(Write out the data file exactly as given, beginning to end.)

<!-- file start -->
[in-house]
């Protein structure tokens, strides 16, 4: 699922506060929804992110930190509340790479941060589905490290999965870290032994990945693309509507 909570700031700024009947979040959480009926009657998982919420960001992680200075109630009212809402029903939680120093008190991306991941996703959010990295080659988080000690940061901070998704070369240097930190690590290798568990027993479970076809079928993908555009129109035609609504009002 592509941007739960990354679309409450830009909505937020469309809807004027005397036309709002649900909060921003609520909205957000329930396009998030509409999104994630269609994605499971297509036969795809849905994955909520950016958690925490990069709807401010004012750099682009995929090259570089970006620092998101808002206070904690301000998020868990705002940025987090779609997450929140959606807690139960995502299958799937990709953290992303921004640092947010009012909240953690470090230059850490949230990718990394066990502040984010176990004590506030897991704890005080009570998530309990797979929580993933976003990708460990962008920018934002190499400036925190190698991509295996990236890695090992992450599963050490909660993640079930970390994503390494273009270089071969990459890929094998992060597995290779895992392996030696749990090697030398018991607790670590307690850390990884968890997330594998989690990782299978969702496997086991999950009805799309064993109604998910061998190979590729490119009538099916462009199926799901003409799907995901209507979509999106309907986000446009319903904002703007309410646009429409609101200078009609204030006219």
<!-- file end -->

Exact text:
[in-house]
């Protein structure tokens, strides 16, 4: 699922506060929804992110930190509340790479941060589905490290999965870290032994990945693309509507 909570700031700024009947979040959480009926009657998982919420960001992680200075109630009212809402029903939680120093008190991306991941996703959010990295080659988080000690940061901070998704070369240097930190690590290798568990027993479970076809079928993908555009129109035609609504009002 592509941007739960990354679309409450830009909505937020469309809807004027005397036309709002649900909060921003609520909205957000329930396009998030509409999104994630269609994605499971297509036969795809849905994955909520950016958690925490990069709807401010004012750099682009995929090259570089970006620092998101808002206070904690301000998020868990705002940025987090779609997450929140959606807690139960995502299958799937990709953290992303921004640092947010009012909240953690470090230059850490949230990718990394066990502040984010176990004590506030897991704890005080009570998530309990797979929580993933976003990708460990962008920018934002190499400036925190190698991509295996990236890695090992992450599963050490909660993640079930970390994503390494273009270089071969990459890929094998992060597995290779895992392996030696749990090697030398018991607790670590307690850390990884968890997330594998989690990782299978969702496997086991999950009805799309064993109604998910061998190979590729490119009538099916462009199926799901003409799907995901209507979509999106309907986000446009319903904002703007309410646009429409609101200078009609204030006219």